I write the above to preface my preference in When Things Fall Apart.  Pema Chodron, as far as I can see, is at her best when relating the most basic and most traditional teaching.  What struck me in the book as most beneficial personally was a moderately lengthy discussion of the practice of Tonglen.  What people–or at least what I need, is very practical instruction, particularly when in a difficult time.  I don’t have time for theory.  I need to know what to do when I sit my ass down on the cushion, because just watching my breath just doesn’t cut it when I’m in a total crisis.  I’m not that accomplished a practicioner.  Tonglen practice, a Tibetan practice with which I had no familiarity as I have basically no familiarity with Tibetan Buddhism, was of great help.

Now, to my prejudices, and how they were confirmed.  I would say were I trying to look better than I do that “I don’t mean to criticize someone who clearly is more accomplished a practitioner than I am, but…”  However, I am trying to do that.  There are real problems with Chodron’s approach.  Maybe it’s a function–she mentions working with a homeless person in the book, which, while homeless people are not the only ones who need help, are definitely people for whom things have truly fallen apart–of the need to make money in order to do other kinds of work that don’t generate a lot of income, like, for example, working with homeless people.  Homeless people don’t give lots of “dana,” for example, and don’t buy new copies of Buddhist books.  Upper-middle class people do, and in Buddhism in the United States, particularly for a white writer, that means you aim at upper-middle class white people.  These are people who do not respond well to having their social self-delusion exposed.  So, if you want them to buy your next book, you push gently, or, in Chodron’s case, you don’t push at all.

Above all, you communicate the misapprehension that somehow racism in the United States is a matter of differing but somehow equal opinion or perception, that is to say, rooted in self-centered conceptual (samsaric) thinking.  Witness this, from the chapter called “Widening the Circle of Compassion”:

But suppose someone does not agree with us? Then what happens? Do we find ourselves getting angry and aggressive? If we look into the very moment of anger or aggression, we might see that this is what wars are made of. This is what race riots are made of: feeling that we have to be right, being thrown off and righteously indignant when someone disagrees with us.

I would want to look more specifically at wars to judge whether or not they are questions of differences of opinion.  That’s surely part of it.  Race riots, on the other hand, are by no means functions of difference of opinion.  Race riots, first off don’t happen very often.  The L.A. Uprising of my lifetime, was not a race riot.  Race riots in the United States have been as often–I might wager most often–started by white people against black or brown.  Witness, among others, the Zoot Suit Riots.  In something like the riots after Dr. King’s assassination, riots in Watts or Detroit, we do not have presented a counter-argument in response to a (white) argument.  We have people who have been pushed beyond their limits by intolerable circumstances with no legitimate or even non-violent means to create positive outcomes.  It’s not a question of two equal sides, both mired in their own subjectivity.  It’s a question of unequal power relations, and anyone whose sympathy lies with the powerful has some sickness to deal with.  That said, it’s a comfortable thought to white people to see racism as a mere difference of opinion–well, I don’t see it that way but you are entitled to your opinion–rather than a question of unearned privilege.  Chodron seems to not see this clearly.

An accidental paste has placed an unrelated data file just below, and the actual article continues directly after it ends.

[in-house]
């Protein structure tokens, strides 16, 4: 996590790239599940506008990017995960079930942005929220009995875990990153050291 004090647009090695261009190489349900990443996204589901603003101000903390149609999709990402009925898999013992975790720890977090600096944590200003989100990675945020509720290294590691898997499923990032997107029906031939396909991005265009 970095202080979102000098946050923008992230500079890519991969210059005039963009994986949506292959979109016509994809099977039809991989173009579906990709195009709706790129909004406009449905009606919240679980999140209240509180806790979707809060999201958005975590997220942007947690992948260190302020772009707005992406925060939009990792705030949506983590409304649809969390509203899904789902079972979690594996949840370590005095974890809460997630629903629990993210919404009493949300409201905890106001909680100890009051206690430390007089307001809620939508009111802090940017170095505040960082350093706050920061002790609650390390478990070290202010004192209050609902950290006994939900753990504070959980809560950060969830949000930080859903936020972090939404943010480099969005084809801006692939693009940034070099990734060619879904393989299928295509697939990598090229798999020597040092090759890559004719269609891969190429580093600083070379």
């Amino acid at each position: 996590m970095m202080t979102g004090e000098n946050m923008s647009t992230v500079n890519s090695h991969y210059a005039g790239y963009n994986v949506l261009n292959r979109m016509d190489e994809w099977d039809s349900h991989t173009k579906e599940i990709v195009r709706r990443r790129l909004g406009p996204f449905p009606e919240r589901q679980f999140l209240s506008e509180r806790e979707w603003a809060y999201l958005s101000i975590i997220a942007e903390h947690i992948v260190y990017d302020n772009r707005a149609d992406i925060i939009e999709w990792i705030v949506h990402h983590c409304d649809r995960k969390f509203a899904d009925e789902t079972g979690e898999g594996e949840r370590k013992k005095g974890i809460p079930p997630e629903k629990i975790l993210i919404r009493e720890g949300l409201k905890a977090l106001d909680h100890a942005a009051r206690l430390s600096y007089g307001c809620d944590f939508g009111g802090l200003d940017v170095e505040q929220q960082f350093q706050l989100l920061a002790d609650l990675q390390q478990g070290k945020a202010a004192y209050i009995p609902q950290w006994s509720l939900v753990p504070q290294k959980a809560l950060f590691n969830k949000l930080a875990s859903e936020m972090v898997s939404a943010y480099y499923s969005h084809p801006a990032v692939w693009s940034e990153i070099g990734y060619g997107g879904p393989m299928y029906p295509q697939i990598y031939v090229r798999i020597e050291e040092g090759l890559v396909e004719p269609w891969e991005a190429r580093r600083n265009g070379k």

Also, Chodron privileges, like so many white people, Chinese and Japanese culture over other Asian societies.  Unmistakably:

Referencing Bodhidharma:

a painting of Zen master Bodhidharma. (73)

Referencing Katagiri Roshi:

As the Zen master Katagiri Roshi often said…(56)

Referencing Thich Nhat Hanh:

As the Vietnamese teacher Thich Nhat Hanh says…(75)

I don’t hear Buddhists refer to Thich Nhat Hanh as anything other than a Zen Master.  He’s not just a teacher: the man is a Master.  But, he’s from a little country, it seems.  Not good, and very off-putting.

The book, to be sure, was not without merit, as I indicated.  I got another Pema Chodron book as a present, so I will give her another shot.  If your life does fall apart, as mine has, I suppose the best bet is actual practice and talking with an actual teacher.  I’ve been lucky enough to have the San Francisco Zen Center as a resource and recently Deer Park Monastery, in Escondido.  Actual practice is the thing.

Thich Nhat Hanh, Nothing to Do, Nowhere to Go

As should be clear, I’m in a process of trying to get my Buddhist practice back.  The main point isn’t even the daily sit–meditation, that is–though I have been vastly more consistent over the last couple months than I had been in the six years before, much to my improvement.  The point is, as my teacher always said, to not leave my method, so to speak, on my mat.  That is to say, it’s easy to be all “Zen” and calm when sitting on a cushion in a silent place.  Being in the world and keeping a mind of non-attachment without avoiding or disengaging from the world is the hard part.